UBC Theses and Dissertations
Relationship between failure in beginning reading and certain developmental and environmental factors Ennenberg, Margaret Dorothea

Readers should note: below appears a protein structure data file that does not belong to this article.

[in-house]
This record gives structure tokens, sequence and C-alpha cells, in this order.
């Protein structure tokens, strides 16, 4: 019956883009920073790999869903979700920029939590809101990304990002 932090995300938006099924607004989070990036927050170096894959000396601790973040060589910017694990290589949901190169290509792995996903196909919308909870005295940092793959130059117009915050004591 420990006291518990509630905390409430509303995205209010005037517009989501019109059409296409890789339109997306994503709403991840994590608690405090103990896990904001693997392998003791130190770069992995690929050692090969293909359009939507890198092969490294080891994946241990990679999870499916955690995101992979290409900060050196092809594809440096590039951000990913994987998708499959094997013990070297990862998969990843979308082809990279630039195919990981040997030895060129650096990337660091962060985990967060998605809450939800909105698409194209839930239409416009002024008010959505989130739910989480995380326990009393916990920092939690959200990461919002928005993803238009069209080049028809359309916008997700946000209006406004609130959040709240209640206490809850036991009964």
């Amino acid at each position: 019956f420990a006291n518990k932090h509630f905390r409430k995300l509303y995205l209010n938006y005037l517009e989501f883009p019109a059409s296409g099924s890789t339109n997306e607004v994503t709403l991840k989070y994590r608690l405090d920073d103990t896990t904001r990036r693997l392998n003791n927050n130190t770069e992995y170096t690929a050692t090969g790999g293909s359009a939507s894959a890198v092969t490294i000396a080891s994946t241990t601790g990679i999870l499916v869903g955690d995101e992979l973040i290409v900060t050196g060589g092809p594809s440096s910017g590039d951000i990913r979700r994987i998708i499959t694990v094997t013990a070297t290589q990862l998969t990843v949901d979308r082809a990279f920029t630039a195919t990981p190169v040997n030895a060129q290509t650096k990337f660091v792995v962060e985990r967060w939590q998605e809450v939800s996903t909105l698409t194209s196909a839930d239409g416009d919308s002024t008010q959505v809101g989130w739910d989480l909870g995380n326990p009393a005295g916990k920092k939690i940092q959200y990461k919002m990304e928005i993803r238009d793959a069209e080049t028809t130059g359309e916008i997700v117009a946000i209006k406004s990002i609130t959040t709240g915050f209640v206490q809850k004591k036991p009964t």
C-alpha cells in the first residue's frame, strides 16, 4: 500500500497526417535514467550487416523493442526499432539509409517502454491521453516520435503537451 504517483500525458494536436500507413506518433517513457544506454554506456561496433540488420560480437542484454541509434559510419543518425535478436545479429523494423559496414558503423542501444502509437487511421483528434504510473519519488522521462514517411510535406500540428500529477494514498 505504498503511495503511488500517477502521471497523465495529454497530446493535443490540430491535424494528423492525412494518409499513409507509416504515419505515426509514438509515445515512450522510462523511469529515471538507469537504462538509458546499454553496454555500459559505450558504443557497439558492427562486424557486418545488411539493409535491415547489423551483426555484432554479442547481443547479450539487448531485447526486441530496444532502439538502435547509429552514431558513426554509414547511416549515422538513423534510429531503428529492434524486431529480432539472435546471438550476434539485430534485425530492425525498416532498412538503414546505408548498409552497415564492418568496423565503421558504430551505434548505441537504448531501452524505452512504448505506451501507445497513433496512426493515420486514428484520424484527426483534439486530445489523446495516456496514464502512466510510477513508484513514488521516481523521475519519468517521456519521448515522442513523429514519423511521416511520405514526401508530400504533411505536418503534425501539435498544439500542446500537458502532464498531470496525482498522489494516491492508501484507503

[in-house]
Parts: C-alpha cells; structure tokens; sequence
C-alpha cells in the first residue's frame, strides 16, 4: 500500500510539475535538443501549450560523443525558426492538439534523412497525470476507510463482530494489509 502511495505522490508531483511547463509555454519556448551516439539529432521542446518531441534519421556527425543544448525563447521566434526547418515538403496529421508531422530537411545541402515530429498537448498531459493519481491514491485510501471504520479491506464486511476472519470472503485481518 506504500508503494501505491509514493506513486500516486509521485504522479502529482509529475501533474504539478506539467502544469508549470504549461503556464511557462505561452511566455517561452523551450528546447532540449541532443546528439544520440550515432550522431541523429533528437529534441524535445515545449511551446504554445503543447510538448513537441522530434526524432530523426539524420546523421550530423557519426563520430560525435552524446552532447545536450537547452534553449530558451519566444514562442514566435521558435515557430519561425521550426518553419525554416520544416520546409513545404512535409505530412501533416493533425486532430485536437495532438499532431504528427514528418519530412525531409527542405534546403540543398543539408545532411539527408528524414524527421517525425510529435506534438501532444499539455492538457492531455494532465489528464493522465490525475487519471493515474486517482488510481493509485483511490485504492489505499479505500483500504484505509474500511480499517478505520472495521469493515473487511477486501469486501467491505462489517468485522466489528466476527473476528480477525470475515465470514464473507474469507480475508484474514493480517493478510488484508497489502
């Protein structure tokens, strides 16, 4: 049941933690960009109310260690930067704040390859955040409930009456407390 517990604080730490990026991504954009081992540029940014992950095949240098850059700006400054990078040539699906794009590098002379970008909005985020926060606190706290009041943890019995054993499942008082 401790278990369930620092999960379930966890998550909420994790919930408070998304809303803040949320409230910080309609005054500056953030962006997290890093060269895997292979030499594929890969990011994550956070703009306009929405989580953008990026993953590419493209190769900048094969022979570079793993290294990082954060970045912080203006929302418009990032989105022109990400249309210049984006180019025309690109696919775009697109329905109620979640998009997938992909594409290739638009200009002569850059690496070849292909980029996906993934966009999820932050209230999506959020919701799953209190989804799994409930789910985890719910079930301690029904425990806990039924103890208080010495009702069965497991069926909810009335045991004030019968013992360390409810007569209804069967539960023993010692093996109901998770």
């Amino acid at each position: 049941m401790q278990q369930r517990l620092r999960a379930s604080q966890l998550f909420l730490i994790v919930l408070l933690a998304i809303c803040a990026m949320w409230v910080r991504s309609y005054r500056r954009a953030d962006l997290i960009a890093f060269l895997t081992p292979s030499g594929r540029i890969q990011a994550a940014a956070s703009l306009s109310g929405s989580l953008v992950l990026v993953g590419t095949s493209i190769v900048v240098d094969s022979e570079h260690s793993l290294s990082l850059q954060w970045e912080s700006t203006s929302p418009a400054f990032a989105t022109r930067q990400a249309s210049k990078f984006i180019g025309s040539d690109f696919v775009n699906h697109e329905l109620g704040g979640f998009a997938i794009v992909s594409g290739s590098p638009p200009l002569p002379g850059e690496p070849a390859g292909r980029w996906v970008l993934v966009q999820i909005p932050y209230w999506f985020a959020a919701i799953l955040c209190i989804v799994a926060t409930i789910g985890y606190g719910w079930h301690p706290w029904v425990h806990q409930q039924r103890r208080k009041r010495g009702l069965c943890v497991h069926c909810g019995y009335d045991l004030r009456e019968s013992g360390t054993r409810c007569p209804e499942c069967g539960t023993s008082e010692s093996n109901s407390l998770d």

The problem of this thesis was to explore the relationship between first grade reading failure and certain environmental and developmental factors, using the case study method. The subjects were sixteen boys and six girls from a Vancouver school in a poor neighborhood. They ranged in age from 7 years 1 month to 8 years 2 months, and in IQ from 73 to 113 according to the Pintner-Cunningham Primary Test (Form A). All had been taught by veteran primary teachers using the auditory-visual, basal reader method. Achievement was assessed on the basis of report card grades, a Pupil Rating Scale designed for this project, and the Durrell Analysis of Reading Difficulty. The etiological factors investigated were intelligence, visual perception, style of learning, self-concept and home environment. Eight students repeating grade I were matched with eight who had been regularly promoted to grade II. It was hypothesized that differences in reading achievement between the matched pairs would be accounted for by significant differences in one or more of the factors studied. Evaluative techniques included: Peabody Picture Vocabulary Test, Raven Coloured Matrices, Frostig Developmental Test of Visual Perception, Mills' Learning Methods Test, and a 45-90 minute parent interview for each child. Twenty-two case studies were assembled, in which the beginning stages were noted of a variety of reading disabilities - maturational lag, linguistic handicap, cultural deprivation, inadequate motivation, emotional disturbance, faulty reading habits. The major findings were: 1) The Pintner-Cunningham Primary Test appear to assess inaccurately the functioning intelligence of 10/22 children in this sample. Six of these pupils were successful readers with defects of visual perception revealed by the Frostig Developmental Test of Visual Perception, sub-tests II, III and IV. 2) The Peabody Picture Vocabulary Test had a high correlation with reading success, and did not appear to discriminate against the ten children who came from bilingual or Canadian Indian homes. 3) Anomalies of biological endowment characterized 9/l4 unsuccessful readers - organic defect, slow development, premature birth, hypo- or hyper-activity - although only one was mentally retarded. It) The aspects of home environment basic to reading success in grade I appeared to be parental literacy, standards of behavior adjusted to the child's capacity, reasonable methods of discipline, and a warm relationship between the child and at least one parent. 5) Lack of flexibility in methods of teaching reading were seen as contributing to the high failure rate. For 12/14 pupils, the only solution offered for a wide variety of beginning reading problems was a second year in grade I, with no adjustment of curriculum.
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